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The ABCs of Austerity: Adult Literacy Classes Face Budget Axe

If funding isn’t reinstated, people will lose access to classes.

Julio Forbes sneaks into the intermediate ESL class almost half an hour late, red folder in hand and ready to learn. He joins the class of students from Colombia, Russia and Korea. Forbes is a 35-year-old a doctor from the Dominican Republic who’s come to the United States looking for a better life. But he’s unemployed at the moment — and he won’t have much luck in the job market until he improves his English.

Forbes is not alone. He’s one of the 2.2 million people in New York City who lack English proficiency or a high school diploma. The $90 million required to run adult literacy programs, which comes from a combination of city, state and federal funding, serves 61,000 people, a mere 3 percent of those in need.

An additional $12 million was added last year for adult literacy programs, but advocates are worried some of their programs may be in jeopardy after the release of Mayor de Blasio’s preliminary budget for the 2019 fiscal year failed to include the additional funding. The New York City Coalition for Adult Literacy has been organizing rallies to demand the restoration of the funding.

The Coalition is not just advocating for additional 2019 funding, but for multi-year funding that would allow programs to thrive in the long term. According to a statement on the Coalition’s recommendations for the 2019 fiscal year, “One-year funding makes it difficult to operate programs… funding instability means programs cannot hire full-time staff with benefits and lose their best teachers as they search for more stable employment.”

Forbes struggles through the exercise on past participles. “Have you ever eaten frog’s legs?” he asked his classmate Carlos Mendez, a 40-year-old porter who is hoping to improve his English so he can get a promotion at work. “No I haven’t” answers Mendez. Their class meets three times a week in the evenings at the International Center of the Catholic Charities Community Services in downtown Manhattan.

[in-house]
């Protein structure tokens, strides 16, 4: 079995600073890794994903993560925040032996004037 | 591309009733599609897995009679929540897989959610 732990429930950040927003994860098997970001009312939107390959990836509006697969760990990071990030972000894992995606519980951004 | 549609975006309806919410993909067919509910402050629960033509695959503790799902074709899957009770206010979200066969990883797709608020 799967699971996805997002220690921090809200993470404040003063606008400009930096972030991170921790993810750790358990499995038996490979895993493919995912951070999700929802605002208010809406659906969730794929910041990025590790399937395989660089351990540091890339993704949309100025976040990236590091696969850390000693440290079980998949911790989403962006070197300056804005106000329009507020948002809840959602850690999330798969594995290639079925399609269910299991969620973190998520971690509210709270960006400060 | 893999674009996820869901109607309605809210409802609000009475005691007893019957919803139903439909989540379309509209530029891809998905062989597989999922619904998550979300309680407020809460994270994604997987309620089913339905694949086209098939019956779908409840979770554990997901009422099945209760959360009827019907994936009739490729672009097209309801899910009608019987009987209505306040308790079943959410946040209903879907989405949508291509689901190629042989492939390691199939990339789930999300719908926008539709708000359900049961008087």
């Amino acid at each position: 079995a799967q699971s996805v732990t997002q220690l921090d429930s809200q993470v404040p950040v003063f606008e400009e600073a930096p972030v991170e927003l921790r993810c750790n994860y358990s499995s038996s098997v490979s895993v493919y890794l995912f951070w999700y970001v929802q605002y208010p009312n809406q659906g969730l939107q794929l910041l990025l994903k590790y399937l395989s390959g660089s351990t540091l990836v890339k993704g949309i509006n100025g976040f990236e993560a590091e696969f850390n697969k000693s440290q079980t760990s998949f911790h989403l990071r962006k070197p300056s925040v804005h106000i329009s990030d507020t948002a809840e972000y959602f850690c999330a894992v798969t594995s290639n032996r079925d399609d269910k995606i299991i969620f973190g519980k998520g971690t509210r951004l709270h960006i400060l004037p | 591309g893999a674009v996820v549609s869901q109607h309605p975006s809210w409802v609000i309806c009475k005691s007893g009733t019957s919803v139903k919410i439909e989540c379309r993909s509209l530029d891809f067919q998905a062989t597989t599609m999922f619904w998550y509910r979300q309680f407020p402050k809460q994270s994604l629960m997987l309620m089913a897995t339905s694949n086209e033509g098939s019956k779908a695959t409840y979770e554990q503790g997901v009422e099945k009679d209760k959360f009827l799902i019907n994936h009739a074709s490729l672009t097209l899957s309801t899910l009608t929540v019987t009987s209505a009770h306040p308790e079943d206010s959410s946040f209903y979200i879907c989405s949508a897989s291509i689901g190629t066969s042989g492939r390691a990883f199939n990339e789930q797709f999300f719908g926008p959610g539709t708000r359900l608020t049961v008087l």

But if the funding isn’t reinstated, people like Forbes and Mendez could lose access to classes. “That would be painful, that would be horrible for the people who come to this country and they don’t speak English,” said Mendez when asked how he would feel if his class were cut. “It’s going to cut all our opportunities to improve our lives. Taking public transportation, attending parent-teacher conferences ­– everything is harder if we don’t speak English. It’s something that is going to affect our lives.”

The cuts follow on the heels of a state budget deal hammered out at the end of March by Gov. Andrew Cuomo and top legislative leaders that forced the city to allocate an additional $418 million toward subway repairs that previously had been New York State’s responsibility. But the $12 million of additional city funding for adult literacy “is a small amount in the overall budget that goes a long way,” says Elaine Roberts, director of programs at the International Center. Some adult literacy programs also receive state and federal funding, but many of the classes at the International Center, including the ESL class Forbes and Mendez are taking, are completely funded by the city, said Roberts.

The final city budget won’t be approved until June. In the meantime, advocates say they will keep fighting.

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